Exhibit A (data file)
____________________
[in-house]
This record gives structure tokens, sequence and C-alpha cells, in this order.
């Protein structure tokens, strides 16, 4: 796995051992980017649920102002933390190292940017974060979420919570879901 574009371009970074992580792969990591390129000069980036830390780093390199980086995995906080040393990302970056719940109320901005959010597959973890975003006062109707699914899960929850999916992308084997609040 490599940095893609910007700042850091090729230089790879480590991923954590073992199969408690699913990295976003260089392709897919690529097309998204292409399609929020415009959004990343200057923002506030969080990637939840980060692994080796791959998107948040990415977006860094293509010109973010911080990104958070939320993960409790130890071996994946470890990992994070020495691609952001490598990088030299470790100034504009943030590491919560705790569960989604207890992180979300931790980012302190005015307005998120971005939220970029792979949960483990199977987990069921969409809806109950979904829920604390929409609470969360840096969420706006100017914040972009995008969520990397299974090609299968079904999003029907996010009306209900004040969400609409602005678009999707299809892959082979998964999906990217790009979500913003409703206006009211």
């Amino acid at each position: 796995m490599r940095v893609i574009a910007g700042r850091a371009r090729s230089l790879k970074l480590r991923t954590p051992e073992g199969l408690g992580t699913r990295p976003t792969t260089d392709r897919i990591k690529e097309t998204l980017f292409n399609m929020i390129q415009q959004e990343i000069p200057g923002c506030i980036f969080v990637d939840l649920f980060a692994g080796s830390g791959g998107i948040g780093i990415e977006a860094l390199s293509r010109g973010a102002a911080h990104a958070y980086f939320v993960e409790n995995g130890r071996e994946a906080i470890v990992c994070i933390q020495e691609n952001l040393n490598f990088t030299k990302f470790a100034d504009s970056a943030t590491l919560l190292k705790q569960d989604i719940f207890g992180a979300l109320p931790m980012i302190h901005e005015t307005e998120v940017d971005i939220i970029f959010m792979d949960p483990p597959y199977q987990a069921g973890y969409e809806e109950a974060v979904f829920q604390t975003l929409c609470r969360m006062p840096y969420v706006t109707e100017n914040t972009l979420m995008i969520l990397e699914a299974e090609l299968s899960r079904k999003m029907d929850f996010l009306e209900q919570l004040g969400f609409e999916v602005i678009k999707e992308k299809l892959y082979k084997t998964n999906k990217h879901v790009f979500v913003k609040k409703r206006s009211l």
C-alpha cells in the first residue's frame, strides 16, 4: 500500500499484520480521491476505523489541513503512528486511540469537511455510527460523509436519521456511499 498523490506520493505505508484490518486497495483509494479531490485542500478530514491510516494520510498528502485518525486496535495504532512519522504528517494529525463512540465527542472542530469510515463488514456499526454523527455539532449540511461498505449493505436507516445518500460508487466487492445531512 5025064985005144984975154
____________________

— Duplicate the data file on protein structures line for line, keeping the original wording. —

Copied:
[in-house]
This record gives structure tokens, sequence and C-alpha cells, in this order.
């Protein structure tokens, strides 16, 4: 796995051992980017649920102002933390190292940017974060979420919570879901 574009371009970074992580792969990591390129000069980036830390780093390199980086995995906080040393990302970056719940109320901005959010597959973890975003006062109707699914899960929850999916992308084997609040 490599940095893609910007700042850091090729230089790879480590991923954590073992199969408690699913990295976003260089392709897919690529097309998204292409399609929020415009959004990343200057923002506030969080990637939840980060692994080796791959998107948040990415977006860094293509010109973010911080990104958070939320993960409790130890071996994946470890990992994070020495691609952001490598990088030299470790100034504009943030590491919560705790569960989604207890992180979300931790980012302190005015307005998120971005939220970029792979949960483990199977987990069921969409809806109950979904829920604390929409609470969360840096969420706006100017914040972009995008969520990397299974090609299968079904999003029907996010009306209900004040969400609409602005678009999707299809892959082979998964999906990217790009979500913003409703206006009211």
């Amino acid at each position: 796995m490599r940095v893609i574009a910007g700042r850091a371009r090729s230089l790879k970074l480590r991923t954590p051992e073992g199969l408690g992580t699913r990295p976003t792969t260089d392709r897919i990591k690529e097309t998204l980017f292409n399609m929020i390129q415009q959004e990343i000069p200057g923002c506030i980036f969080v990637d939840l649920f980060a692994g080796s830390g791959g998107i948040g780093i990415e977006a860094l390199s293509r010109g973010a102002a911080h990104a958070y980086f939320v993960e409790n995995g130890r071996e994946a906080i470890v990992c994070i933390q020495e691609n952001l040393n490598f990088t030299k990302f470790a100034d504009s970056a943030t590491l919560l190292k705790q569960d989604i719940f207890g992180a979300l109320p931790m980012i302190h901005e005015t307005e998120v940017d971005i939220i970029f959010m792979d949960p483990p597959y199977q987990a069921g973890y969409e809806e109950a974060v979904f829920q604390t975003l929409c609470r969360m006062p840096y969420v706006t109707e100017n914040t972009l979420m995008i969520l990397e699914a299974e090609l299968s899960r079904k999003m029907d929850f996010l009306e209900q919570l004040g969400f609409e999916v602005i678009k999707e992308k299809l892959y082979k084997t998964n999906k990217h879901v790009f979500v913003k609040k409703r206006s009211l």
C-alpha cells in the first residue's frame, strides 16, 4: 500500500499484520480521491476505523489541513503512528486511540469537511455510527460523509436519521456511499 498523490506520493505505508484490518486497495483509494479531490485542500478530514491510516494520510498528502485518525486496535495504532512519522504528517494529525463512540465527542472542530469510515463488514456499526454523527455539532449540511461498505449493505436507516445518500460508487466487492445531512 5025064985005144984975154